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Book Review: Curses

review-cover-cursesTitle: Curses

Author: Lish McBride

Genre: Young Adult, Romance, Fantasy, Fairytale

Rating: 4 Stars

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Description/Synopsis:

Merit Cravan refused to fulfill her obligation to marry a prince, leading to a fairy godling’s curse. She will be forced to live as a beast forever, unless she agrees to marry a man of her mother’s choosing before her eighteenth birthday.

Tevin Dumont has always been a pawn in his family’s cons. The prettiest boy in a big family, his job is to tempt naïve rich girls to abandon their engagements, unless their parents agree to pay him off. But after his mother runs afoul of the beast, she decides to trade Tevin for her own freedom.

Now, Tevin and Merit have agreed that he can pay off his mother’s debt by using his con-artist skills to help Merit find the best match . . . but what if the best match is Tevin himself?

WARNING – SPOILERS MAY ENSUE BEYOND THIS POINT – REVIEW BELOW

I’ll be honest, I very nearly gave Curses by Lish McBride, 3 stars rather than 4. Part of that was my own preference – I’m not into comedy and silly hijinks. The other part, is because I feel this book just wasn’t categorized right… or to be more precise, it didn’t fit into any given category just right.

Although the book is labeled Young Adult, it doesn’t quite fit what you’d expect to find in a young adult novel. Yes, the characters are about that age range, but because of the historical-leaning context of the society they live in, they aren’t really teens as we know them. Tevin is the eldest son in his family and carries the weight of the safety of his siblings on his shoulders. Merit is entrenched in trying to find a husband. Combined with some of the darker themes in the book, you could easily place this book squarely into the New Adult, or Adult category, and no one would blink an eye.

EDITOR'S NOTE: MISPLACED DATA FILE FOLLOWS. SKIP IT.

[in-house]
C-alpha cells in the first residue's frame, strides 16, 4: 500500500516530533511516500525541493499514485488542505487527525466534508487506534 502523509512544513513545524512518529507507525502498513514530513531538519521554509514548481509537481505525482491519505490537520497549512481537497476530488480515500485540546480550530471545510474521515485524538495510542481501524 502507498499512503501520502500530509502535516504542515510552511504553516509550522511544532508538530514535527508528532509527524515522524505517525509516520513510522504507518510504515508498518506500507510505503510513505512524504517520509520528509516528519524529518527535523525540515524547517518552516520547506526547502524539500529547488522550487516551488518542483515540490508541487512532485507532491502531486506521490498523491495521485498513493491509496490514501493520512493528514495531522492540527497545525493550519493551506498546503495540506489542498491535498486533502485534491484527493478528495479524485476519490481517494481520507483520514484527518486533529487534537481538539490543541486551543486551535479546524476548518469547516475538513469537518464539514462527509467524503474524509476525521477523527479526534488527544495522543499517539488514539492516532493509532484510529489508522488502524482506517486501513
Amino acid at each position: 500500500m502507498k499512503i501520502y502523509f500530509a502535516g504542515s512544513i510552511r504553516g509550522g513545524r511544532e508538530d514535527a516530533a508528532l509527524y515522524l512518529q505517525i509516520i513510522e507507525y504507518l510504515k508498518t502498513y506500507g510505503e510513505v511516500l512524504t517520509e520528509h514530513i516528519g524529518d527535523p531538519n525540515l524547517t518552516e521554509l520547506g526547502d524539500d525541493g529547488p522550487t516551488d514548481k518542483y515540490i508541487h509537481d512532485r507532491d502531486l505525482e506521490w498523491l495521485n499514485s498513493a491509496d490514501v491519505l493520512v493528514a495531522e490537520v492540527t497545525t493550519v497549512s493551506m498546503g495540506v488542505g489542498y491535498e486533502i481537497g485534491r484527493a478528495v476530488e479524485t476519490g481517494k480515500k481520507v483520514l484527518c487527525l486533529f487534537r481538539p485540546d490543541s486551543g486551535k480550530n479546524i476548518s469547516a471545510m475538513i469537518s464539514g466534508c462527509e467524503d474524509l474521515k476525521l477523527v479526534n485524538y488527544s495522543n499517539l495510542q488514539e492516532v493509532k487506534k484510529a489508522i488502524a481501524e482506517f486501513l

All of that, however, is belied by the writing style. Despite the more adult themes and the young adult characters themselves, the book is written more like a children’s book. Part of that is the humor and hijinks, some of it is the over-the-top comedic world-building, and a lot of it rests squarely on how the narrative itself is written. Don’t get me wrong – it isn’t badly written: the pace is quick, the writing is clear, and it’s easy to sink into the story – it just doesn’t sound like a Young Adult book. When I first started reading, this really threw me. I nearly set the book down.

The characters’ actions, the way they spoke at times, and the events of the plot were overdramatic and fantastical like you’d find in a children’s book or a middle-grade story. I mean, one of the characters gets turned into an ostrich for three months. These aren’t bad things per se, but they weren’t what I was expecting, and they certainly weren’t hinted at in the synopsis or cover.

In the end, I actually did end up liking the book even if it wasn’t what I thought I was getting into, or even what I was looking to read. I liked the characters, I liked the plot, and the world-building – although I’ll admit, I almost docked it a point for the curses support group – because that was giving me some serious Cursed Princess Club comic vibes, and it felt icky to see it being used in so similar a way. If you like fairy tale retellings that don’t take themselves too seriously, you might really like this book… just know what you’re getting into. Don’t expect a serious YA Fantasy Romance. Expect a middle-grade fantasy with fairy nobility, ostrich’s crashing weddings, and beasts that wear sundresses and smash teacups, and you’ll be all right.

Book Review: Red Wolf

review-cover-red wolfTitle: Red Wolf

Author: Rachel Vincent

Genre: Young Adult, Fantasy, Fairy Tales, Romance

Rating: 5 Stars

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Description/Synopsis:

For as long as sixteen-year-old Adele can remember the village of Oakvale has been surrounding by the dark woods—a forest filled with terrible monsters that light cannot penetrate. Like every person who grows up in Oakvale she has been told to steer clear of the woods unless absolutely necessary.

But unlike her neighbors in Oakvale, Adele has a very good reason for going into the woods. Adele is one of a long line of guardians, women who are able to change into wolves and who are tasked with the job of protecting their village while never letting any of the villagers know of their existence.

But when following her calling means abandoning the person she loves, the future she imagined for herself, and her values she must decide how far she is willing to go to keep her neighbors safe.

WARNING – SPOILERS MAY ENSUE BEYOND THIS POINT – REVIEW BELOW